Jnanahata YogaJnanahata Yoga is the Sanskrit name I created for the yoga that I live and teach. The asana practice of Jnanahata Yoga is a blend of Ashtanga, Anusara, Iyengar, Viniyoga and Kriya Yoga. Jnanahata yoga can be defined as a challenging, creative and flowing vinyasa (movement linked with breath) yoga practice that also features long holds in postures, thorough exploration and application of alignment, and which incorporates special practices for the shoulders, hips and core to deepen and enhance our yoga practice.
Through the concentration cultivated in our asana practice, and through contemplation, pranayama, chanting, kriya and meditation practices, we discover and become immersed in an unbroken experience or awareness (dhyana or meditation) of the stillness and silence of our pure consciousness, the Heart or Soul. As we surrender more deeply into that stillness and silence, it becomes like a mirror that reflects the joy, love, truth, light, peace, goodness and compassion, which are deeper qualities or attributes of our Soul. When we become absolutely surrendered in an unbroken experience or awareness (dhyana or meditation) of those qualities of the Soul, we are drawn into the experience and knowing of our selves as the Soul. When our little self, chitta or conscious awareness, becomes merged with the big or true self, the Soul, so that we are liberated from the delusion of separate identity from the Soul, we are in Samadhi: merged in the experience of ourselves as Soul. Ultimately, because the wave of our Soul is one with the ocean of Godís consciousness, the experience of ourselves as Soul leads us to the deepest and most important goal of yoga, unity of, or merging (samadhi) of, our true self the Soul, with God.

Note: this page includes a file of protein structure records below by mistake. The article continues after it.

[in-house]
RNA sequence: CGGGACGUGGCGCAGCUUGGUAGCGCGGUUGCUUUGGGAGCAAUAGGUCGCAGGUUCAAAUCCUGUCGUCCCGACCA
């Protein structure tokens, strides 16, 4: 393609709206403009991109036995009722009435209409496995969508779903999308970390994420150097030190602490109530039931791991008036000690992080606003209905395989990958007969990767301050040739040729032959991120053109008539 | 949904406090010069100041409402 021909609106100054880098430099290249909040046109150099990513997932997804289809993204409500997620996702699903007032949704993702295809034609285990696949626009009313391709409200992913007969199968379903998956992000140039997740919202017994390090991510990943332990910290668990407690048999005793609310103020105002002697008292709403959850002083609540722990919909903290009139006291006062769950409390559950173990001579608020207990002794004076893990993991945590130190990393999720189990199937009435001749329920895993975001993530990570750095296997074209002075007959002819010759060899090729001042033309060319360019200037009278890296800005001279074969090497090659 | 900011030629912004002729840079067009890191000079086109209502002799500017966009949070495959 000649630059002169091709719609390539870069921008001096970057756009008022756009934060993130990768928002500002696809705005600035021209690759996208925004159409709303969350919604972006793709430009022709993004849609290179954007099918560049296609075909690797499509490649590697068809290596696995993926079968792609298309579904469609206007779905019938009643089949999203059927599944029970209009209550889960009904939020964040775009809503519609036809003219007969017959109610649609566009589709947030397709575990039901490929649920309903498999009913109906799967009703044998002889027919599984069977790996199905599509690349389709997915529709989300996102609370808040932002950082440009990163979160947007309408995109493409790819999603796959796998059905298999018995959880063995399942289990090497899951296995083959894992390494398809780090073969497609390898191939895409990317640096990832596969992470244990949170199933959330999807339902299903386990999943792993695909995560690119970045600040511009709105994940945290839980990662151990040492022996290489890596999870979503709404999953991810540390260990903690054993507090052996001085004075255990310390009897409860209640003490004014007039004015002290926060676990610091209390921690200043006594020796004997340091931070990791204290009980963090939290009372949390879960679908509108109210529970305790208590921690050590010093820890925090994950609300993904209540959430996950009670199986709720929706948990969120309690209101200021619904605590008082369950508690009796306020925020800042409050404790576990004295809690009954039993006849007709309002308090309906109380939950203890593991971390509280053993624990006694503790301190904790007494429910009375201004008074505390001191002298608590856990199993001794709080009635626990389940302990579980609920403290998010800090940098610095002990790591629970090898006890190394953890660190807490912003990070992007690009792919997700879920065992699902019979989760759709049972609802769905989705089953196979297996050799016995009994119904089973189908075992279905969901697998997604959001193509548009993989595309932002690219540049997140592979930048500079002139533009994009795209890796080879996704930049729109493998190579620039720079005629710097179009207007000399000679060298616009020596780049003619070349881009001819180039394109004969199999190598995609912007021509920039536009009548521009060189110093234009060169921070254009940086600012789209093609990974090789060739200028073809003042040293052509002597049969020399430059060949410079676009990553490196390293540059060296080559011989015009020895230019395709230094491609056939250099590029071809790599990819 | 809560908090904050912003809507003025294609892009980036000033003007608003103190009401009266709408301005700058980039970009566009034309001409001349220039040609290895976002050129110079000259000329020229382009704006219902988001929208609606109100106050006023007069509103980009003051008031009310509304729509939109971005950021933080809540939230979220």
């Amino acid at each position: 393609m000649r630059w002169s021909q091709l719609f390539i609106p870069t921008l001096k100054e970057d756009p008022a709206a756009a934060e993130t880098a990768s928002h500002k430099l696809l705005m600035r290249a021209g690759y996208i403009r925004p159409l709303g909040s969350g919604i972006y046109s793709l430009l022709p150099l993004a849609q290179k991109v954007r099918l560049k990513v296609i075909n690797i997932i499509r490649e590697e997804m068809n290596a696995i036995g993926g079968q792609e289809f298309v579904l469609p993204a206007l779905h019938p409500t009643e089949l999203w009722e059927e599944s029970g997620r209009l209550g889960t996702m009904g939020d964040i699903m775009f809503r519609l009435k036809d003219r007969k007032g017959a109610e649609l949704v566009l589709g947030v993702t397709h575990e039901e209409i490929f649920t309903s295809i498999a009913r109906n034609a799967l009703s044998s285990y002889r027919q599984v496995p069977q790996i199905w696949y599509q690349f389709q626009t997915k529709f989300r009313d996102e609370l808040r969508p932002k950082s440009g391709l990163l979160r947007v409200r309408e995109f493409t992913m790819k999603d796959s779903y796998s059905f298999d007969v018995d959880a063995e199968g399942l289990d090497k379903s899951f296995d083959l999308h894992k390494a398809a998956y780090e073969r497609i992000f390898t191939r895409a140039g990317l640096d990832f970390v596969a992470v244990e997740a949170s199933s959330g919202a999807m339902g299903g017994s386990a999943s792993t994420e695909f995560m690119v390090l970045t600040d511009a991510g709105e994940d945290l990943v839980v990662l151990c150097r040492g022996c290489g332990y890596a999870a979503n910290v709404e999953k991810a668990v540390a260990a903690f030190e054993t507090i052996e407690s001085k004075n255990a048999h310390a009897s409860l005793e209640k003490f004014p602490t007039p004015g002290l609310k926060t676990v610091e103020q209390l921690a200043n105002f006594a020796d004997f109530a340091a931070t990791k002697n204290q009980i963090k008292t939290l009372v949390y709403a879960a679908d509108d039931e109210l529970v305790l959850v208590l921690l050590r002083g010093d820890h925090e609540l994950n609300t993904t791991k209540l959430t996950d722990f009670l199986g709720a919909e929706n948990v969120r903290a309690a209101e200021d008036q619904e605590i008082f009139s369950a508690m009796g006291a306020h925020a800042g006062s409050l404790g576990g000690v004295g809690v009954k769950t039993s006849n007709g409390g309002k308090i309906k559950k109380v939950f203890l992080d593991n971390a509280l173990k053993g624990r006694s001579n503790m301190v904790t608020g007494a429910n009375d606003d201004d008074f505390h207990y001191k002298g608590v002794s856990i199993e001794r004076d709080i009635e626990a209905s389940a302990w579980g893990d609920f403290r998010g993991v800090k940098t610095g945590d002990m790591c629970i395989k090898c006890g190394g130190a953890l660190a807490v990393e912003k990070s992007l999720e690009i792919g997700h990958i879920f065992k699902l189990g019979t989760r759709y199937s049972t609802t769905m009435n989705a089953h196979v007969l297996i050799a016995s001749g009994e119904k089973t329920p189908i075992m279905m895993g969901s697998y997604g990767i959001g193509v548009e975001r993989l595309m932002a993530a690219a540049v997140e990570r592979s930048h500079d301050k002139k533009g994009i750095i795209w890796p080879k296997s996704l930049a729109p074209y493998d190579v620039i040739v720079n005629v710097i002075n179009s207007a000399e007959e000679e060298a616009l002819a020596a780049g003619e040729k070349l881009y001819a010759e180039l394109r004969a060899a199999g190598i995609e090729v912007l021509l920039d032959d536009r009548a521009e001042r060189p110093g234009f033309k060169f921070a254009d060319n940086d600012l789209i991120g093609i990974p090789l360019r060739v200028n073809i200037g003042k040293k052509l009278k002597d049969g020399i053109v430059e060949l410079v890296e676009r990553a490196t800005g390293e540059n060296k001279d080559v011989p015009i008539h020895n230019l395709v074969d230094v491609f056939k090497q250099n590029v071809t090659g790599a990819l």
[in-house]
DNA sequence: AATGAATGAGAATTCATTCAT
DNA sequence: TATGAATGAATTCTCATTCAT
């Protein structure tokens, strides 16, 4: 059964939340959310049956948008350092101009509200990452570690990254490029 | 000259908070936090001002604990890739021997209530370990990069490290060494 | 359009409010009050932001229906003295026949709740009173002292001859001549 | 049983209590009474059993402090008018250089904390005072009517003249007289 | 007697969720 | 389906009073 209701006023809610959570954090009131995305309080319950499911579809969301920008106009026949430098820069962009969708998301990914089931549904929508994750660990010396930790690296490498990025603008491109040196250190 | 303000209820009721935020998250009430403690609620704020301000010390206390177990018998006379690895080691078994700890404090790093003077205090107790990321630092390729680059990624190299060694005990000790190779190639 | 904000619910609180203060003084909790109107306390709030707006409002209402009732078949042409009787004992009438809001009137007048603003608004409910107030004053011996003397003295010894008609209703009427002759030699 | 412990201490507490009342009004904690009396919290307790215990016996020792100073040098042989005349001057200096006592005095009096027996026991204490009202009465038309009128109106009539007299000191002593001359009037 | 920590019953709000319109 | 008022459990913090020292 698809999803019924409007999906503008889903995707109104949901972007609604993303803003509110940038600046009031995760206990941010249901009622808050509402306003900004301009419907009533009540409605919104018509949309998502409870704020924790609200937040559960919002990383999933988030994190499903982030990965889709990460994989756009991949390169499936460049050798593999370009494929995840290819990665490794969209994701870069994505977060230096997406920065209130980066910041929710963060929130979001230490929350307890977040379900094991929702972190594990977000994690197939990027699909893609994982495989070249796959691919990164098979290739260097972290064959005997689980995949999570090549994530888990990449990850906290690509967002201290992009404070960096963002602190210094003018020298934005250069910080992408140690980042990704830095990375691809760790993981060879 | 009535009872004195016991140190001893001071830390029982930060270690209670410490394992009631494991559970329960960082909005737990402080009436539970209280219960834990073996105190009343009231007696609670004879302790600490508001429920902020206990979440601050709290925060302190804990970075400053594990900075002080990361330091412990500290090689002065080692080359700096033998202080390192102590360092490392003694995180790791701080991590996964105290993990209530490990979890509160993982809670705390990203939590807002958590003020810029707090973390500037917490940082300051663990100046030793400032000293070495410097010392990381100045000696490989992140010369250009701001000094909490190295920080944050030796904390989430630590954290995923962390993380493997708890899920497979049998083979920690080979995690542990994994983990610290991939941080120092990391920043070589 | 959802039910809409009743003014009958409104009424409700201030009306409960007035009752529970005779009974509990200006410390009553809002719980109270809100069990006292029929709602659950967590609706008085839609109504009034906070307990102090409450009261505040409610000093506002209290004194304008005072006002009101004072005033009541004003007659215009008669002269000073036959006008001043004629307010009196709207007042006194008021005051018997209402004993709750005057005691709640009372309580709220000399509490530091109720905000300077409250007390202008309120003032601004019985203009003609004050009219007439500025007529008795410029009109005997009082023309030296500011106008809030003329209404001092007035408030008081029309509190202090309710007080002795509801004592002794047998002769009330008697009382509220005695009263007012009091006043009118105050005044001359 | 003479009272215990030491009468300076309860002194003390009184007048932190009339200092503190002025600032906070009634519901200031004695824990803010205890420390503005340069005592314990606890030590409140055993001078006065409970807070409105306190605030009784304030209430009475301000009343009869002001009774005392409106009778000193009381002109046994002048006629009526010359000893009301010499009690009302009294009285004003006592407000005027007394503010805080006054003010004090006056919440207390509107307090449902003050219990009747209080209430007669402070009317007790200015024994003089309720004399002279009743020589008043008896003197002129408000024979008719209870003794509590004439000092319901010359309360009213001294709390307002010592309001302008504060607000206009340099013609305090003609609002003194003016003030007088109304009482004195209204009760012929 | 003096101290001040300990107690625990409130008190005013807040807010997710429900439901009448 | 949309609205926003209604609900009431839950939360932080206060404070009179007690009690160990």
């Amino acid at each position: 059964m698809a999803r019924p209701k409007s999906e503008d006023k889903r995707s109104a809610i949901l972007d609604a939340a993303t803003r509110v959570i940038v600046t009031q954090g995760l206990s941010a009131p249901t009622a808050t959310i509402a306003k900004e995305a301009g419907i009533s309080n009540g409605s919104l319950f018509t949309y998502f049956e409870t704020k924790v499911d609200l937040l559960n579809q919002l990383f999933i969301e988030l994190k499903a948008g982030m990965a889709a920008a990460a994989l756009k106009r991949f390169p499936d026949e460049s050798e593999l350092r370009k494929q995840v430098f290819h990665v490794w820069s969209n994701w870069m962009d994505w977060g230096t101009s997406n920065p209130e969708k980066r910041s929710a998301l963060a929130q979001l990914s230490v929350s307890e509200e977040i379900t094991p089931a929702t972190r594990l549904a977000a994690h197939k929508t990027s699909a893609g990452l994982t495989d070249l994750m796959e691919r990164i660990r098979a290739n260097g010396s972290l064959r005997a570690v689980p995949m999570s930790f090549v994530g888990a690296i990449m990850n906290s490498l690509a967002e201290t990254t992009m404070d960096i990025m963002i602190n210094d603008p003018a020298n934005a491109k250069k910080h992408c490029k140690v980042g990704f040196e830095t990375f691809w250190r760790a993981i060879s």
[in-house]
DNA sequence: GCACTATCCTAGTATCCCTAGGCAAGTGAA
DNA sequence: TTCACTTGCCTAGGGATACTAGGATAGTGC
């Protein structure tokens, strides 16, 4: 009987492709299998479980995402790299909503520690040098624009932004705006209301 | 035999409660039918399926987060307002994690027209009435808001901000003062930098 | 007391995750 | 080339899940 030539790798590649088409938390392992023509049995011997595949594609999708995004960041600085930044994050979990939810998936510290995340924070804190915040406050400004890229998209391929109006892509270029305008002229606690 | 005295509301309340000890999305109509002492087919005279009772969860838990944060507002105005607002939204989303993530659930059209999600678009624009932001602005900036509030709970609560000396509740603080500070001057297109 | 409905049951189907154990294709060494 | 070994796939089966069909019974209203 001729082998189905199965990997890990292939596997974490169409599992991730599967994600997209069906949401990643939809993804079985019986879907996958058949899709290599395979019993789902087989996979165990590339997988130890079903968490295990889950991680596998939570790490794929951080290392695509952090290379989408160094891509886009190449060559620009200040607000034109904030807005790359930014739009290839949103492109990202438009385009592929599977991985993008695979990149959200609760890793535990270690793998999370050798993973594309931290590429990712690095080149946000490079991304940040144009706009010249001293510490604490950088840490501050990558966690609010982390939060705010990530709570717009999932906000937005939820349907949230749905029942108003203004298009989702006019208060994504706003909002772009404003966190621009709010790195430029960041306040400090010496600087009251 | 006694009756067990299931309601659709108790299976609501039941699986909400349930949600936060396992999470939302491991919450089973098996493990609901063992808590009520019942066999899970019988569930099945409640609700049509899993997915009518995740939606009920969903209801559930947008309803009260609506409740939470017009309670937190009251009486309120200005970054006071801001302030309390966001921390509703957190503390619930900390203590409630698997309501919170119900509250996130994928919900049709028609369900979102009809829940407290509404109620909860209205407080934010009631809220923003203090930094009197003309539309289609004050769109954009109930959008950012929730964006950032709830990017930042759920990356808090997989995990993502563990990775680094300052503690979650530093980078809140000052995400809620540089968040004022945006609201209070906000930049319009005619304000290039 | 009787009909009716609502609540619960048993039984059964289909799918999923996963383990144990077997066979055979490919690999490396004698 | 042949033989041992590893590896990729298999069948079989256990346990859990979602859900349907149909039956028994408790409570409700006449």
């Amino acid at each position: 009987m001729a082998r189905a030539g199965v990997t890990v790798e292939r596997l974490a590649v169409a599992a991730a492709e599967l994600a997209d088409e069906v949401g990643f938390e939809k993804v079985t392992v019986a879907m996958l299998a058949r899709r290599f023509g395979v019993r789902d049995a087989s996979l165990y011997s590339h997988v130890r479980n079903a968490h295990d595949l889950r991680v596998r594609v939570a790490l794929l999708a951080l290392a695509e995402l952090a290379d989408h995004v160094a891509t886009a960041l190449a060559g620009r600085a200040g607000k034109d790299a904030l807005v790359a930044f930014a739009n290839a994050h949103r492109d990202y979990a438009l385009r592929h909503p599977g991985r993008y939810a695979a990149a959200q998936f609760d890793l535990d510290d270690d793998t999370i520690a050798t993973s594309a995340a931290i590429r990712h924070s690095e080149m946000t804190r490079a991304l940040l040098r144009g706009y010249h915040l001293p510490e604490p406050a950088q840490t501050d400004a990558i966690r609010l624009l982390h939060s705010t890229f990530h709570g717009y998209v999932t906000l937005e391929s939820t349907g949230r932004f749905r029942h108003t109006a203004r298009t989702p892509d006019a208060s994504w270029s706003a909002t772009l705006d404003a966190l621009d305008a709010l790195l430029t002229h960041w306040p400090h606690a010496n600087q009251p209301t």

Below I have elaborated on the Sanskrit words that make up the word Jnanahata Yoga to more fully express itís meaning:
Jnana: Jnana can be interpreted as truth or wisdom that you know through, or in your Heart or Soul. Our Heart or Soul is a wave on the Ocean of Godís boundless, infinite, and eternal consciousness. And the nature of Godís consciousness is love, joy, truth, light, peace, compassion and goodness. Therefore, being one with God, our Soul shares in, or embodies, all of the qualities or attributes of Godís consciousness. When we experience, or know ourselves as Soul, we consciously experience, or know, all of the attributes or qualities of the Soul. So the deepest and most correct understanding of the word Jnana is: truth that is intuitively realized, or known, through the omniscience of the Soul, by the conscious experience of our selves as Soul.
Through the truth embodied in the paragraph above it also follows, that when we experience ourselves as Soul, we also automatically experience, know and are in communion with God. In my humble opinion, this truth, or reality, is the essence of, and the ultimate purpose of our sadhana, and therefore our lives.
Anahata: The Sanskrit word of the Heart Chakra.
Yoga: Unity, or to unite, to bring together, or to merge
Jnanahata: Wisdom, or Truth of the Heart
Jnanahata Yoga: Realizing, or knowing the wisdom or truth of the Heart or Soul through yoga, and thereby uniting the wave of our Soul with the ocean of Godís consciousness, and expressing that truth, light, love, joy and goodness in and as our lives.
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